Disruption of the health care town hall meetings has triggered some rich debate about free speech in the U.S. In these discussions, CODEPINK has been referenced several times as the group that has most often tested the boundaries of free speech. Over the years, we've been chided and insulted by the media, Members of Congress, former Press Secretaries, and even President Bush himself. However, when Nancy Pelosi weighed in recently on the town hall "mobs," saying that "drowning out opposing views is un-American," I was compelled to respond.
While the frequent mentions of CODEPINK in these discussions do not surprise me, it saddens me that there are so few groups from the past decade to reference when talking about pushing the edge of healthy debate. Congress has been failing the people in so many ways for so long that there should have been be a non-stop primal scream from the people to wake the our representatives up from their corporate-funded stupor.
But who would have heard them? For far too long, the American people have been cut off from and out of the political process without any real avenues of letting their voices be heard. So when Speaker Pelosi -- no stranger to drowning out opposing views -- talks about "drowning out opposing views is un-American," the statement is steeped in irony.
For example, CODEPINK attended Nancy Pelosi's last town hall meeting in January of 2006. Let me be clear -- these town halls are one of very few ways for the people to voice their opinions, and CODEPINK does not disrupt healthy debate at these events, as some of the protesters have done at recent health care town halls. At this event, Medea Benjamin was the first in line to ask a question. After her question was ignored (no answer was given), CODEPINK members stood quietly in the front of the room with their banner. No screaming, no verbal attacks or threats of violence, no disruption of the other voices in the room.
At the time of the meeting, Pelosi had announced she'd taken the impeachment of George Bush "off the table" -- choosing her popularity and chances at reelection over her constitutional duty. Millions of Americans were not happy -- but Pelosi refused to have any other town halls for the rest of Bush's term -- effectively "drowning out opposing views." Today -- over three years later -- she continues to work at locking out debate about single payer in the Congressional hearings on health care.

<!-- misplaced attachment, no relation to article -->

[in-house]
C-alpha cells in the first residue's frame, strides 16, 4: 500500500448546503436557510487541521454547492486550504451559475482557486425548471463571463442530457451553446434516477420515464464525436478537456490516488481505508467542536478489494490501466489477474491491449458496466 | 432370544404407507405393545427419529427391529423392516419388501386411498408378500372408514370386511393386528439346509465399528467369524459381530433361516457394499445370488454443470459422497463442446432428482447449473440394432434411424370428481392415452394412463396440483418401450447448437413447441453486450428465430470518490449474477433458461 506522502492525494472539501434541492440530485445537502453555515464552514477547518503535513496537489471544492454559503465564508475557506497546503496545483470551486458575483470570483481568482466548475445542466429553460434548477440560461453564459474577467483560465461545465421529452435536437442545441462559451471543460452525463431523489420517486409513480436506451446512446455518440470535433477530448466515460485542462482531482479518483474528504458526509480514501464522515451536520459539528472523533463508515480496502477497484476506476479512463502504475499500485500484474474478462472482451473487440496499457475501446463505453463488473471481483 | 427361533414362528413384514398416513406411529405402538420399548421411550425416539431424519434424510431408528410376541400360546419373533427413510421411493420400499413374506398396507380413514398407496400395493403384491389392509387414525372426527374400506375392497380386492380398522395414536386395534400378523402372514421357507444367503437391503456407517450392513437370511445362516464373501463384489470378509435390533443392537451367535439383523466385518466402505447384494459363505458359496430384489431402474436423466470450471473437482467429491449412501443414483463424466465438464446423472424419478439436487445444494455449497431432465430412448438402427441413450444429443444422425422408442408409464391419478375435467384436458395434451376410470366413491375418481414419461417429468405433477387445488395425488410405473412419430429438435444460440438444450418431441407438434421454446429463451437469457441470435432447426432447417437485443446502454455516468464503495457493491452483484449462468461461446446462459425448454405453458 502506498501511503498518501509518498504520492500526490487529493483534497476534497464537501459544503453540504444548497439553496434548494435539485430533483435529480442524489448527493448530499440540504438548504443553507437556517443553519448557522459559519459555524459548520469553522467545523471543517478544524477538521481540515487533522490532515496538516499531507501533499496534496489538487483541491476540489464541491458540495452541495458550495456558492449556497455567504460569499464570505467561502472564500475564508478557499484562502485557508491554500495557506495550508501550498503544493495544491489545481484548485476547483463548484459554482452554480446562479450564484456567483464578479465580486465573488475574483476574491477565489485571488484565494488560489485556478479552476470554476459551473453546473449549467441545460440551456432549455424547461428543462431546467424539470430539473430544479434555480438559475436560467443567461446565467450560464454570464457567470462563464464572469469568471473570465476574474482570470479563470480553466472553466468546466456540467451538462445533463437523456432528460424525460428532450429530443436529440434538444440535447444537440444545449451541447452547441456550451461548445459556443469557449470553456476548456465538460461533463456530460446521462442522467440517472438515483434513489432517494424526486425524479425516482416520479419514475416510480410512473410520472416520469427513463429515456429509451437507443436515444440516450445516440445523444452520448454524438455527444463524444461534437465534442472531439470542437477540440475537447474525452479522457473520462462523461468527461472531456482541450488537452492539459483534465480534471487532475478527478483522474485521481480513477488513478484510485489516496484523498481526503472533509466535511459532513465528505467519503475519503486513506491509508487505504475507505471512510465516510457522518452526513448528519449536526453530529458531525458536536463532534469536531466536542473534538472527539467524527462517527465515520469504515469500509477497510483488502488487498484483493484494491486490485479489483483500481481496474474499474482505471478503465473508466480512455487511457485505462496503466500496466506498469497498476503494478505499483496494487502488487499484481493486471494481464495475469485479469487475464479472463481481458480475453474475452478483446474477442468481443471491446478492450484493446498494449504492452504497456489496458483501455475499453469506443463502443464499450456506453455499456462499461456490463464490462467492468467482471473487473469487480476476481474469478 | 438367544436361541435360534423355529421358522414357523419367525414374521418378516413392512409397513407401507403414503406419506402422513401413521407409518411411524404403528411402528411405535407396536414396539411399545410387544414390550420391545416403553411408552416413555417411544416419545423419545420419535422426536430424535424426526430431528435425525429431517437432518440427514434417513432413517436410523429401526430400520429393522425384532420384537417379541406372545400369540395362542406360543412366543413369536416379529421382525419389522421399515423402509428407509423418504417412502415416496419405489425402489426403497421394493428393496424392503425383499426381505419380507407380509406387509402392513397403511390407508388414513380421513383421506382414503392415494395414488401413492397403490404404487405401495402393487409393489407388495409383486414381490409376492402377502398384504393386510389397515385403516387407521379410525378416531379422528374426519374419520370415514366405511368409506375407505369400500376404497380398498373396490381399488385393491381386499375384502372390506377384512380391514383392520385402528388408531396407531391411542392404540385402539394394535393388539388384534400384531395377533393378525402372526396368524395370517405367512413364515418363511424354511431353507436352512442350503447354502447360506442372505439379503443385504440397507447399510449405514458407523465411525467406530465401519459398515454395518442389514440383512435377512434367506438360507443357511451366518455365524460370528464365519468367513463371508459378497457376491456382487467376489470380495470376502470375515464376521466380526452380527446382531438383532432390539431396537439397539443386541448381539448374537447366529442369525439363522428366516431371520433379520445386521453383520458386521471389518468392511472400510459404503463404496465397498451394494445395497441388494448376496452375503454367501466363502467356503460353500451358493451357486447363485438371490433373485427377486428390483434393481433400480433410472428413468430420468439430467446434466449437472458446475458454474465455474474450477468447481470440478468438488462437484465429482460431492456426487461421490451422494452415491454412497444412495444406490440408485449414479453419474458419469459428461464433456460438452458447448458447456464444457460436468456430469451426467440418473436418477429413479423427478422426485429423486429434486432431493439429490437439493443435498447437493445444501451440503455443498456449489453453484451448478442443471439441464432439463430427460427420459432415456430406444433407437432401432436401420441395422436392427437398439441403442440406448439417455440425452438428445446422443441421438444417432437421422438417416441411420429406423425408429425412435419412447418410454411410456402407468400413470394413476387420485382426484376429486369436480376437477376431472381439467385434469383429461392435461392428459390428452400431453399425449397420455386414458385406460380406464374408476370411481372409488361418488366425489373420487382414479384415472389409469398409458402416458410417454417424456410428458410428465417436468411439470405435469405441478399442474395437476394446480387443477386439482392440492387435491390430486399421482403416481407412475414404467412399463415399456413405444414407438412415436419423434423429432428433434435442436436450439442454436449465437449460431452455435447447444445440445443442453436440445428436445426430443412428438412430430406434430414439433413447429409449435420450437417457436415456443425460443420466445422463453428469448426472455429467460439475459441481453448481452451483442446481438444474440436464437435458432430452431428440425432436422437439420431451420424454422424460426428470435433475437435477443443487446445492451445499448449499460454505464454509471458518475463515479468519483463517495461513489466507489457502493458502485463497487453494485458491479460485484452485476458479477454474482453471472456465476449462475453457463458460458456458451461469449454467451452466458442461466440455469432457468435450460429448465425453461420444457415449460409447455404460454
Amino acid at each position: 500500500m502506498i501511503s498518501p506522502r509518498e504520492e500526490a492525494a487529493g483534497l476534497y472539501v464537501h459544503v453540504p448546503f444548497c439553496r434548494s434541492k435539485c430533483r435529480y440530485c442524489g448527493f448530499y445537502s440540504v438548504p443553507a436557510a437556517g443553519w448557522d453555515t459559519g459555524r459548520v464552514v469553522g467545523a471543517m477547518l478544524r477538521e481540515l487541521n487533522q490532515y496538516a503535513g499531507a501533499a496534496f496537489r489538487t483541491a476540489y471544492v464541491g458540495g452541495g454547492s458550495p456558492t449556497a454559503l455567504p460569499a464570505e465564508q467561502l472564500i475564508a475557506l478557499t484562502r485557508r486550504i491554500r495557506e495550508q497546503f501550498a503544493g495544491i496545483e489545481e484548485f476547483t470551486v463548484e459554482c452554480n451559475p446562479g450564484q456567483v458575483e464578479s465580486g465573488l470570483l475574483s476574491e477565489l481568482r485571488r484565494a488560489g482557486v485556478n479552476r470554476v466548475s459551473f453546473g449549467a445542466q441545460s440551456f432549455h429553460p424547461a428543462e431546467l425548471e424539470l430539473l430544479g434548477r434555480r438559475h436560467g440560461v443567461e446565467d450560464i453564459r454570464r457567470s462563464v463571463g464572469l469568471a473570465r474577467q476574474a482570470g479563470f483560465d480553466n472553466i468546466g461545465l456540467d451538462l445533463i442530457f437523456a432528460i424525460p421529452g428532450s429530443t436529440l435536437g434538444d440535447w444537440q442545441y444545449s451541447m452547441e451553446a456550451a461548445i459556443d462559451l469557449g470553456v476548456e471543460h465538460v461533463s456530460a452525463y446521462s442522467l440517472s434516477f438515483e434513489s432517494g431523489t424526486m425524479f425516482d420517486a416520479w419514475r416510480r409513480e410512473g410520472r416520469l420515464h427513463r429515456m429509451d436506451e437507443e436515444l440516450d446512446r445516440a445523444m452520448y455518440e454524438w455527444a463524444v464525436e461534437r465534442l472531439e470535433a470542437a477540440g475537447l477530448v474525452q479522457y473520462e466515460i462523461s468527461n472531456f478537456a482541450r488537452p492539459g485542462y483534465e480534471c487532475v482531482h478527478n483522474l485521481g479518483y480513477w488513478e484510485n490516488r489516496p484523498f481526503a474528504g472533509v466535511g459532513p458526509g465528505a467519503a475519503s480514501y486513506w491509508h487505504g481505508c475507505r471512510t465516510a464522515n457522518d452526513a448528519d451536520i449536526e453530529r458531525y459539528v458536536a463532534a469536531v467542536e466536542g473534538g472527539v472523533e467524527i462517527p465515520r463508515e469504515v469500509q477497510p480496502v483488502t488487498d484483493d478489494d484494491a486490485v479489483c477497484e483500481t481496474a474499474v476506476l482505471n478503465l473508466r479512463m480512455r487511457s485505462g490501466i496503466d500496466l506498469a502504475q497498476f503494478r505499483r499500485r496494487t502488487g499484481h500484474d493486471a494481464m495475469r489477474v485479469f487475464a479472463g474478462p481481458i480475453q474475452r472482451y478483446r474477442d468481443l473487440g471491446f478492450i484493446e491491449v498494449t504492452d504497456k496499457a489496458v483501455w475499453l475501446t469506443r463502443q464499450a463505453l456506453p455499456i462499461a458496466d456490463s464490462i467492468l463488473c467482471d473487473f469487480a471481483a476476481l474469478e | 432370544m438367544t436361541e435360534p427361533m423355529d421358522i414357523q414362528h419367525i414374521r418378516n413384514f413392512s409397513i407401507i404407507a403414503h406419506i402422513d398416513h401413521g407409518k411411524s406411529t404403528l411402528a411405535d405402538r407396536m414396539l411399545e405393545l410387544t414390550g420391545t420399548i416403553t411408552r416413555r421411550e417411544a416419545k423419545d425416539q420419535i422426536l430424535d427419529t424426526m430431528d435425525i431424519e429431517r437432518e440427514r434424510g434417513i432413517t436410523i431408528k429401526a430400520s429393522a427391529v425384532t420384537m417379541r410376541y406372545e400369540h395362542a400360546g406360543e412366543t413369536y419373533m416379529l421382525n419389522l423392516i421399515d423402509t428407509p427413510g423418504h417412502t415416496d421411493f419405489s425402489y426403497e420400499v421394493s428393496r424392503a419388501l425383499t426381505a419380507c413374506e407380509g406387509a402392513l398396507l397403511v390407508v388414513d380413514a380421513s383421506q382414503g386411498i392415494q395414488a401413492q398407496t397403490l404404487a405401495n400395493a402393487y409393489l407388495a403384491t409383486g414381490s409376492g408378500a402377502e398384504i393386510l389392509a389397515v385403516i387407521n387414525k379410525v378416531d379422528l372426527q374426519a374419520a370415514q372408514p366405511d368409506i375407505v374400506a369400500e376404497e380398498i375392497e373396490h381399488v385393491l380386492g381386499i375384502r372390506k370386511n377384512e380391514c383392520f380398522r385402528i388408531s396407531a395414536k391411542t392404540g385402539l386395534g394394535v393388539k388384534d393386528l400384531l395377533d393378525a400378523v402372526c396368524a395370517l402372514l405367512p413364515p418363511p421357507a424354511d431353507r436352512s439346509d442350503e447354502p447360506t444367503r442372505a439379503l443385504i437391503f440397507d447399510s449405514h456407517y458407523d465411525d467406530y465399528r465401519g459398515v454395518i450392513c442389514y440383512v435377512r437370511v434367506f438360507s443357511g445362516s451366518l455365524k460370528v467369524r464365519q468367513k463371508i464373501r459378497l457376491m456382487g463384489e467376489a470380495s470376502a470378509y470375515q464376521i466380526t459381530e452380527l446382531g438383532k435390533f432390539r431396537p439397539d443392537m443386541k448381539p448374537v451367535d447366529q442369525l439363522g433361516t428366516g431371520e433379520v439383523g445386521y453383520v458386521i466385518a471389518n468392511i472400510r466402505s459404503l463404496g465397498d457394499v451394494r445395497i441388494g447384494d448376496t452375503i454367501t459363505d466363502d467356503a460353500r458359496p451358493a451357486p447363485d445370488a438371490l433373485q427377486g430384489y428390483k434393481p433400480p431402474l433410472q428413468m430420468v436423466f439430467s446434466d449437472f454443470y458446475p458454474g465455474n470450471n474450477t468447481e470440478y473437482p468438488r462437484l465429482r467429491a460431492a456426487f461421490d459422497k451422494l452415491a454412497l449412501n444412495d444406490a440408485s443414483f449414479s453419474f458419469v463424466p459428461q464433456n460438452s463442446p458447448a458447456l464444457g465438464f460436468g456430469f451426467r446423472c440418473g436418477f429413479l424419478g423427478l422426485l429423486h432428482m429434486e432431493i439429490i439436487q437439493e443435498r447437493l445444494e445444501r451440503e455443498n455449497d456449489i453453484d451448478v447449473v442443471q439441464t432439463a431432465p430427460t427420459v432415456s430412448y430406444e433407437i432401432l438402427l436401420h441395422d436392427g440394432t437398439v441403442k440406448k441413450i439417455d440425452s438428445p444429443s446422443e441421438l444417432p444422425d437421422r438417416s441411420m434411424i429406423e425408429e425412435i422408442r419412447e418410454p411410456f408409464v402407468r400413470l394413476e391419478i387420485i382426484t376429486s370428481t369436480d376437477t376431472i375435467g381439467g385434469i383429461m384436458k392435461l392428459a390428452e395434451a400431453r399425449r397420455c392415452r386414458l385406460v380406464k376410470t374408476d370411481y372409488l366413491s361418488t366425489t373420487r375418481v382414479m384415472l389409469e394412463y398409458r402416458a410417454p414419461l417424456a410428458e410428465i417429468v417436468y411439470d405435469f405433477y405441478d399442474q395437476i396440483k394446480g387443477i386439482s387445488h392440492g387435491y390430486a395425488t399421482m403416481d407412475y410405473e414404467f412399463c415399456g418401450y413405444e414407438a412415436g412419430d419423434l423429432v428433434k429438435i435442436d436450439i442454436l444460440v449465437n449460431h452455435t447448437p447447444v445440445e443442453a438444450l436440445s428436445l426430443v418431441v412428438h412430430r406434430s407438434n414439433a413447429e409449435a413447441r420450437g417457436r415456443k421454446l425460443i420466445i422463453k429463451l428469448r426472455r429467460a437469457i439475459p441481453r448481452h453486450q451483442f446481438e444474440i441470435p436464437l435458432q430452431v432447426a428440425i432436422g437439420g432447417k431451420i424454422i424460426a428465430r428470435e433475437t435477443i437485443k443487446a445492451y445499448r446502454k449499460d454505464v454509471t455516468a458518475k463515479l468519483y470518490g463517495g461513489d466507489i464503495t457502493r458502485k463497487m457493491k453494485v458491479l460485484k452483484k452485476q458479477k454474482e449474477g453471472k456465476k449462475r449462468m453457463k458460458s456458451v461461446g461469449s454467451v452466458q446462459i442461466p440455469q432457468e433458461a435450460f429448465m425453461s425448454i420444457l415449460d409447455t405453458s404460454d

In the media surrounding the health care town halls, protesters disruptions have been compared to CODEPINK's presence in Congress. This is comparing the proverbial apples to oranges and doesn't distinguish Congressional hearings from the public-centered town halls. In Congressional hearings, the discussion is all too often one-sided, with the voice of the people woefully absent. We seek to expand the conversation and introduce the elephants in the room -- most often we've delivered our message with our choice of costume or the messaging on our signs and t-shirts. We do this after we have exhausted every other remedy to express our opinions -- after we've called, written letters, delivered petitions, brought activists to DC from around the country and met with our representatives. We resort to non-violent direct actions when there is no other way to get the message across.
We've understood, regrettably, when we go to a hearing that if we stand up and deliver the message that it is quite probable that we will be arrested. Our 'outbursts' are not meant to shut-down conversation; they're meant to join it where we have been shut out. This does not seem to be the motive of the health care protesters, who appear upset that the topic is even being visited.
However, what is most sobering about this conversation about how to hold national debates is that here, in this country that considers itself to be the most democratic in the world, dissent is so rare and so frightening. We need dissent now more than ever - our representatives have just forked over $10 trillion to Wall Street and another $100 billion for wars. We should all be attending town halls right now and asking the hard questions, demanding accountability. Our representatives need to feel our anger at the selling out of everything we value. But this can only happen when we have all the facts and when we respect the other voices in the room. We absolutely must demand to be heard -- but never through violence, and not at the expense of silencing others.